What I cannot wrap my head around is the idea that why people think MySpace is any different than a normal, everyday tool. Why do people see online tools and technology any differently than normal, everyday tools?

    – A pencil can be used to write – or poke someone in the eye.
    – A knife can be used to cut your steak – or stab someone in the stomach.
    – A computer can balance your check book – or hack a system for identity theft.

    Simplistic? Yes. Why do people have such a hard time seeing this? It drives me crazy!

  5. Meg Griffin said:

    In theory I agree that a myspace is just another tecnhology tool. However, we live in a practical world with lawsuits and parent fears. Depending upon the age of your students, I might prefer a bolg or a wiki where you have control over the content.

  6. Susan Plack said:

    I have to ask, how old are your students? Myspace is for people 14 and over, so if they are younger than that I would not recommend you use it as a classroom tool.

    I started using imbee.com this year with my elementary class. It is like a myspace social networking site for younger kids. I have control over content and can delete if I feel the need. I spent a lot of time pre-teaching what would be appropriate on the site. I then monitor and talk to kids individually if I think they have posted something that is not appropriate. Usually I discuss first then delete, sometimes I delete then discuss.

    We have had a lot of learning this year. It is absolutely an important teaching tool for may reasons. They have to use proper language when they write to me, but can use slang and short cuts when they write to their friends. It has also really changed my relationship with those students who participate a lot.

    The only drawbacks are that a parent can “take over” their child’s account at any time. Usually the parents are more lenient about content than I am. And, monitoring the site takes a lot of my time. It is pretty labor intensive when you put your kids out on the web.

    There are other tools out there that will accomplish the same learning as myspace. I would recommend you check into other websites before you commit. You might find another site that is more “teacher” friendly.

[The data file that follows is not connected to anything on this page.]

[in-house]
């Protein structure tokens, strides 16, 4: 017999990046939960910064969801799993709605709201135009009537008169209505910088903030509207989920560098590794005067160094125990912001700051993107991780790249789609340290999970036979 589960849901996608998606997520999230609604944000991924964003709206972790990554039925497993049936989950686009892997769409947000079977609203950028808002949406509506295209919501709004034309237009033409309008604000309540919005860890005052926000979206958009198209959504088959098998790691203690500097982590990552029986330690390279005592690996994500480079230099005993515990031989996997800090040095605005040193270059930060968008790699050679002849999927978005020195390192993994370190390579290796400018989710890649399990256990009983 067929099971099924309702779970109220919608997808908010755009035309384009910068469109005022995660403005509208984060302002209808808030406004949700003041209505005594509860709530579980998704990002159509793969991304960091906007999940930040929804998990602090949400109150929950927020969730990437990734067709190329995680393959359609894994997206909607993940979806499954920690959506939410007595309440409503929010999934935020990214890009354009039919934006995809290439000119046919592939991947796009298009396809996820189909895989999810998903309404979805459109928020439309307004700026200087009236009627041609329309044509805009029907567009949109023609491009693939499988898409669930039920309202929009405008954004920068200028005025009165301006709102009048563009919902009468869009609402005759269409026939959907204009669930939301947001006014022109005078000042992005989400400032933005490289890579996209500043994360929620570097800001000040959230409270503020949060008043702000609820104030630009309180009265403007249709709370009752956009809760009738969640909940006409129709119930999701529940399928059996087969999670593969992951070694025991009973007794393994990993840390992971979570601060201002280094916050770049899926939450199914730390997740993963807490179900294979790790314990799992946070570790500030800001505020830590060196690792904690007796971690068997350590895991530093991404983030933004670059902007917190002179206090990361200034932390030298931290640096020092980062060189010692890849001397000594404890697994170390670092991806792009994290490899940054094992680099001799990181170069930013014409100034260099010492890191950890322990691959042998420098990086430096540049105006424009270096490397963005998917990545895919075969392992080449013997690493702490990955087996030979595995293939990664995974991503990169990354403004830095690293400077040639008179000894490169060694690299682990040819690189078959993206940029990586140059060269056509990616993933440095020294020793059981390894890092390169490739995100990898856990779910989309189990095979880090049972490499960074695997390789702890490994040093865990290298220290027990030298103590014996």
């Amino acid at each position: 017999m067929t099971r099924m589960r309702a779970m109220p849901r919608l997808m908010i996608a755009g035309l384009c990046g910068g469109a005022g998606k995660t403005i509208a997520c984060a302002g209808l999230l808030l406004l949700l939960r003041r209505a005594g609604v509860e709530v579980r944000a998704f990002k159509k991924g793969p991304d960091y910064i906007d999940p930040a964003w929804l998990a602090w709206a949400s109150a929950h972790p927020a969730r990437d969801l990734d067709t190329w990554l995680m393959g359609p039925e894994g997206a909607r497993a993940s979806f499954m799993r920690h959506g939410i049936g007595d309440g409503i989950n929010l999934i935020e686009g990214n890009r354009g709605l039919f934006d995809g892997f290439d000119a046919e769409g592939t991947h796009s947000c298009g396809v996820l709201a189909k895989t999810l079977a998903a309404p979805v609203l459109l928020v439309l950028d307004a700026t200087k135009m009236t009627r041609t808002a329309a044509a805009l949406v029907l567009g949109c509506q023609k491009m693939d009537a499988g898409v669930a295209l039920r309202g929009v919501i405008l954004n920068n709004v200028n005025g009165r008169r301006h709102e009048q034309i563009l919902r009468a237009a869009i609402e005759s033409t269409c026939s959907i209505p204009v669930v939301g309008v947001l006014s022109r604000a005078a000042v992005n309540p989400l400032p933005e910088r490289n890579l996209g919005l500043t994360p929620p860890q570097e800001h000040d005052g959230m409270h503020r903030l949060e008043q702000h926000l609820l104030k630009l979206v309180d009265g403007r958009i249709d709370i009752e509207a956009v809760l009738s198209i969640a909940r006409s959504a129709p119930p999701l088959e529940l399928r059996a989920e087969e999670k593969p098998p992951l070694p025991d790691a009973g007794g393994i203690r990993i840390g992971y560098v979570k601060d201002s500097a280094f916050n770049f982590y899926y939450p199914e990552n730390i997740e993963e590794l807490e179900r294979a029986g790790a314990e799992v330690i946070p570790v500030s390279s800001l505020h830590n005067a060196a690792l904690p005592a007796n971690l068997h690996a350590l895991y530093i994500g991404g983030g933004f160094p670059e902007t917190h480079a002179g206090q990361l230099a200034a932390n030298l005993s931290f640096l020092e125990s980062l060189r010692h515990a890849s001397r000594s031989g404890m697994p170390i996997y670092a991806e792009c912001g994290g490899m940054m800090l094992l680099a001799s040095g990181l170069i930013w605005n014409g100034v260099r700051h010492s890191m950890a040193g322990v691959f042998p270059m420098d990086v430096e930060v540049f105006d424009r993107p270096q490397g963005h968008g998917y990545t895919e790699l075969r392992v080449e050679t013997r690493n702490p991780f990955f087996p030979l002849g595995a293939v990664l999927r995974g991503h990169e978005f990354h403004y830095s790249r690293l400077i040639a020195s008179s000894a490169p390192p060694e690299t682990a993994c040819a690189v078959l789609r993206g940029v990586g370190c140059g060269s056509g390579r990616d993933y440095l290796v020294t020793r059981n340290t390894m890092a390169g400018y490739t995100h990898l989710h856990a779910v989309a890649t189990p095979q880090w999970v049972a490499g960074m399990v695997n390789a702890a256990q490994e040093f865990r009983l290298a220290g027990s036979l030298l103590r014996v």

Good Luck!

  7. Dara Harings said:

    Has no one heard of the COPPA law? This is a federal law passed April 21, 2000. The law applies to children under the age of 13. The Children’s Online Privacy Protection Act states that identifiable information such as a name, home address, telephone number or any other information that could allow someone to identify or contact a child may not be posted online from a school. CIPA – Children’s Internet Protection Act (covering all minors up to age 18)then requires schools to filter what the students see so as to block any distasteful materials. This includes chat rooms or other direct electronic communications where a child could be exposed to inappropriate materials. If you were brought to task regarding either of these federal laws, your federal funding would be at stake.

  8. Stacy Kasse said:

    I have read all the comments with great interest and am slowly coming to form my own opinion. That being said, my question is what stand is YOUR DISTRICT taking on this issue? I can teach these different 2.0 web sites, but my district is so conservative they do not let us use them. How do you handle something like that?

  9. Steve Dembo said:

    Dara, COPPA does not state that school’s are forbidden from posting that information. COPPA actually only pertains to commercial websites, so school sites are exempt in general. However, that being said, even if it WERE to apply to schools, it only defines what information would require parental consent in order to post online.

    As to CIPA, the actual law states that schools must have a policy about what will be blocked and what won’t be blocked, and have a system in place for enforcing it. The actual specfics about what is going to be blocked is 99% up to the school. The only thing that is required to be blocked is “access to pictures that: (a) are obscene, (b) are child pornography, or (c) are harmful to minors.” So chat rooms are in the clear, so long as your school has a policy regarding them, as is most forms of electronic communications.

    After studying the text of the laws themselves, I’ve found that they are actually far less restricting than most people believe them to be. But you are definitely right in that they do need to considered at every step along the way.

Comments are closed.